Hello scott,
i am a french CG student and i find your work very impressive. I just want to know what was your work on Minority Report Feature film (i love this !).
And just for the fun do you know some french CG school ? what do you think about french artists (french touch) ?
thanks for your replies.
bye
Frédéric FOURIER

here is some of my work :
http://lenemarlin.free.fr/3D/rendu_final02.jpg
http://lenemarlin.free.fr/3D/mam1.jpg
http://lenemarlin.free.fr/3D/mam2.jpg
http://lenemarlin.free.fr/3D/mam3.jpg
this architecture is from Santiago Calatrava
if you have time to say to me what you think of this it would be perfect

Last edited by ffourier : 04 April 2005 at 10:44 PM.
 
Old 04 April 2005   #26
Business Challenges

Greetings and Salutations,
What, if any, are the biggest issues (hurdles) which have arisen from owning your own business? What did you do to overcome those issues? What was the outcome of your actions?

I know this doesn't have much to do with the artwork, but all the people here aren't doing this work for their health alone.

I would appreciate any comments if you have time. If not...you do marvelous work and it has been a pleasure seeing the visions of your mind.

Have a great day,
Benjamin Dean
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www.benjamindean.com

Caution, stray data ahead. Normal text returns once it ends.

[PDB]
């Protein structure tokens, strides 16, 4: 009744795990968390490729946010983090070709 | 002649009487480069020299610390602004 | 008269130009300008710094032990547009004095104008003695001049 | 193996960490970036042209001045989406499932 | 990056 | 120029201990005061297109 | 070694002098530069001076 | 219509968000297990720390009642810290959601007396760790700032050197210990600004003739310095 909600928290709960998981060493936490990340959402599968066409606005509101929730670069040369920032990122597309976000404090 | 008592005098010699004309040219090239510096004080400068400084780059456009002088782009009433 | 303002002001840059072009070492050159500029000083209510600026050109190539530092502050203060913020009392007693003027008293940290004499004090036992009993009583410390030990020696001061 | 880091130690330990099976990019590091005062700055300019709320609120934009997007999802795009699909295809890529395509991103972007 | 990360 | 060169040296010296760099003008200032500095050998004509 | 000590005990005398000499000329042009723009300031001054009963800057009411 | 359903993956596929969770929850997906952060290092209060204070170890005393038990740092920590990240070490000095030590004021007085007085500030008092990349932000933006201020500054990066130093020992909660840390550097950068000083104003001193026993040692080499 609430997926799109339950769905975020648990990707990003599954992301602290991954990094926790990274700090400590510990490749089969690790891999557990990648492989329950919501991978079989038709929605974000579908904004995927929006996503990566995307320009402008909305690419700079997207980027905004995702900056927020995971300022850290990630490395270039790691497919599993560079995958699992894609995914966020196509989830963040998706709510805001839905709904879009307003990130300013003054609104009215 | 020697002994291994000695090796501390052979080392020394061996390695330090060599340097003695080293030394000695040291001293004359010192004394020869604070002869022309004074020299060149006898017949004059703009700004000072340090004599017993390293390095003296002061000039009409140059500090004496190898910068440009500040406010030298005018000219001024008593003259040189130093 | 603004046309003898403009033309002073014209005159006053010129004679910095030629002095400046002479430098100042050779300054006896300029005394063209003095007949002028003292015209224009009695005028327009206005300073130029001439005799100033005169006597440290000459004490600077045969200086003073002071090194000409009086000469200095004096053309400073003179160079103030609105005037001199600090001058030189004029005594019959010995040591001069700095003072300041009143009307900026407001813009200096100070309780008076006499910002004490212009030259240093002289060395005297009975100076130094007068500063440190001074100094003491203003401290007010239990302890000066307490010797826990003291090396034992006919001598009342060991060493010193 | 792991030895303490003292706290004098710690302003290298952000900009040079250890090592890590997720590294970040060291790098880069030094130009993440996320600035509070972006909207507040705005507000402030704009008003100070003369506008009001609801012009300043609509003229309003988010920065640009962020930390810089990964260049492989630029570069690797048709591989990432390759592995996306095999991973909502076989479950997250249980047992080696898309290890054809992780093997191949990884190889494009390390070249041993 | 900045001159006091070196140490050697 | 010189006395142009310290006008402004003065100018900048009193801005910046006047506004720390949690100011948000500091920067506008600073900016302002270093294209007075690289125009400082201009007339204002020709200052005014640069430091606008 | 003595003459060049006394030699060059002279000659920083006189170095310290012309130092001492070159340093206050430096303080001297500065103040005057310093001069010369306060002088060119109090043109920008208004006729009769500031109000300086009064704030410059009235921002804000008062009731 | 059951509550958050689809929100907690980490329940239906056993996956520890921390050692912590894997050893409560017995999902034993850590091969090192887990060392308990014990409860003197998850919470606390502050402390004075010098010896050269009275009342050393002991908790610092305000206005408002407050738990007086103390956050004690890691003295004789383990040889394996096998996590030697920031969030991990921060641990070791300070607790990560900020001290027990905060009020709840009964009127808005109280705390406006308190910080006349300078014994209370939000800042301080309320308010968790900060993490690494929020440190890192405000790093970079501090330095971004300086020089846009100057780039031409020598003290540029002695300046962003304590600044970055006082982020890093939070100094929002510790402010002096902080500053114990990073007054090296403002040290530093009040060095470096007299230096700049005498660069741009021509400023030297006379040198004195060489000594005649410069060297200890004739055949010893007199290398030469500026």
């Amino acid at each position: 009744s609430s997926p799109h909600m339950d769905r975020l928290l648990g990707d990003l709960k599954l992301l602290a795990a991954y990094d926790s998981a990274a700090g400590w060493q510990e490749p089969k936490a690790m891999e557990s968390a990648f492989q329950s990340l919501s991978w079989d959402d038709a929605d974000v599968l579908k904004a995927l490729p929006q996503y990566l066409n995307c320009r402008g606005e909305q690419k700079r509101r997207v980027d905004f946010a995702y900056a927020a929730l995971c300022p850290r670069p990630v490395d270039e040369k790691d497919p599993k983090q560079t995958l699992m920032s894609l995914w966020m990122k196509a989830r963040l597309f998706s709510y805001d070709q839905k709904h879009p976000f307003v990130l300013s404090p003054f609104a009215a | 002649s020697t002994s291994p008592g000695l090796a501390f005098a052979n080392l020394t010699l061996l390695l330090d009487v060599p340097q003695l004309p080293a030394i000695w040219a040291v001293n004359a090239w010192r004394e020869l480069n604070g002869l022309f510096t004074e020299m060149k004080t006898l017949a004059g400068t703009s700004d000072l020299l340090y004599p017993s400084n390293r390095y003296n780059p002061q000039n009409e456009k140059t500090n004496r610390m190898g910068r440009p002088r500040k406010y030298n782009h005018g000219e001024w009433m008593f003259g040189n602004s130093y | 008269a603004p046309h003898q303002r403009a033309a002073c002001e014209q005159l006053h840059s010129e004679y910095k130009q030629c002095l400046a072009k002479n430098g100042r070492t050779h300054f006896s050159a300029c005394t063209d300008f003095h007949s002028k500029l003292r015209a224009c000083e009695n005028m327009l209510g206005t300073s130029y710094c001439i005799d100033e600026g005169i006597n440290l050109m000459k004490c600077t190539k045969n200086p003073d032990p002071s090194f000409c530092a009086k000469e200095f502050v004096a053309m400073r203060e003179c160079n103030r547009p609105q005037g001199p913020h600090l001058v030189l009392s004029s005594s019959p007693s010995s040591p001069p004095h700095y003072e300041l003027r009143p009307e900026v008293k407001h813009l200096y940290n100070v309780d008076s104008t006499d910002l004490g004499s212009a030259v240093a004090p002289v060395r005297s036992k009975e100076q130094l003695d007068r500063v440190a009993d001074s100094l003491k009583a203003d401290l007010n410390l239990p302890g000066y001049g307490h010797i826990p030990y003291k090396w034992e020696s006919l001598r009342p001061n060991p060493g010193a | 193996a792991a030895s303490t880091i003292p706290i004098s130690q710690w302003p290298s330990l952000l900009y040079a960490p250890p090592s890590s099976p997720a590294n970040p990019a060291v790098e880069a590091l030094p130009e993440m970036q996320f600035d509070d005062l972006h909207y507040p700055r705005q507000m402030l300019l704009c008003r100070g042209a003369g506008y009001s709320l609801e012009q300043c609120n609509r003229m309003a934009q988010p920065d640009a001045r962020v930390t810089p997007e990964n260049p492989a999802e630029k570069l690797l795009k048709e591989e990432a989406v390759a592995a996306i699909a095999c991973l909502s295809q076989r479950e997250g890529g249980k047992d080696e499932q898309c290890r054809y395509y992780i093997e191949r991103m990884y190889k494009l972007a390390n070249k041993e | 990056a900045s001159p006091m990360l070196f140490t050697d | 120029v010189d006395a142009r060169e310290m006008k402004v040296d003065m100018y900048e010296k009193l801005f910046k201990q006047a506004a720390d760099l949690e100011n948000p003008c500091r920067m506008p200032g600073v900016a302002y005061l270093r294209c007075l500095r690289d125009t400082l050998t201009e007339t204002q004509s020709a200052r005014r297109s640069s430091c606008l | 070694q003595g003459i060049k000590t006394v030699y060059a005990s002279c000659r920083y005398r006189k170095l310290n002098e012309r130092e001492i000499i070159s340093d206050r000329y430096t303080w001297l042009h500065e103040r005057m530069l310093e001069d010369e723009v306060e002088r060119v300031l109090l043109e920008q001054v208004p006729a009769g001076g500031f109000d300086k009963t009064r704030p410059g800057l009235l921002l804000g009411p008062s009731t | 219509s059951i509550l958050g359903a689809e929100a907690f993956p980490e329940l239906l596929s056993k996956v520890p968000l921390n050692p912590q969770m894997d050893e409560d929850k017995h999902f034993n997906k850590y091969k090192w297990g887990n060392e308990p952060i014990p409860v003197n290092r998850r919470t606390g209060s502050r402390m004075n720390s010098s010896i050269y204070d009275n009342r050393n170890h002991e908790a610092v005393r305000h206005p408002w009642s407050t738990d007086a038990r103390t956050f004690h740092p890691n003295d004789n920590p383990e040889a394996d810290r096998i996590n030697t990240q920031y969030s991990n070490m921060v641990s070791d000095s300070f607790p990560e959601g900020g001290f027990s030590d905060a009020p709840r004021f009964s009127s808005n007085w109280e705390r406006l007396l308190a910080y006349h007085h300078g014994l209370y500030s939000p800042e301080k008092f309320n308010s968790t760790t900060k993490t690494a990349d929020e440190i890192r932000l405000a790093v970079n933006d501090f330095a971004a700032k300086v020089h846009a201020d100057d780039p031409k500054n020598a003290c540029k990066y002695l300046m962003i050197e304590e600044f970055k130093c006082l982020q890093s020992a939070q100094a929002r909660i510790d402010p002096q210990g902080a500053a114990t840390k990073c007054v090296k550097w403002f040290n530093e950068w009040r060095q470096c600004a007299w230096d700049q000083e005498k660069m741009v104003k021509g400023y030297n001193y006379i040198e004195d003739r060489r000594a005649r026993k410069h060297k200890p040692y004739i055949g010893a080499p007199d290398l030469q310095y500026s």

Old 04 April 2005   #27
wait a second, is scott going to read this?
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Old 04 April 2005   #28
hello scott,

I am a big fan of your work and I own two gnomon dvds that you made (love them by the way)... just wanted to say i love your work and ask if you knew of any good university for industrial design (other than the one you went)...
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Old 04 April 2005   #29
from: Kansai,
My question to you is what is the genral time limit for and artist to complete a concept piece of work on a given project?

It can vary quite a bit. I will try to give you some idea based on some of my past experience. When I was working on the vehicles for Spy Hunter 2 I was usually given between 12 to 16 hours of working time to do the design and one color rendering. The basic work flow was for me to do a few pages of quick thumbnails and then send them to the creative director, he would then choose a direction and I would work up the final line drawings of the front and rear 3/4 views. After these were approved I would then quickly throw some color on one of the views. This was about as fast as a project could be done. On the more relaxed side of things if you are asked to do a tightly rendered environment you might be given a couple of days to a week to complete it.

Hope this helps.
 
Old 04 April 2005   #30
Oops I forgot this reply to post first.

Thanks for the warm welcome!

I hope I can provide some good answers to your questions. Sorry for the slow start but since this went live last during my night and I just finished a long day of teaching at Art Center this is the first time I have had to read the questions and reply.

So I better get to it...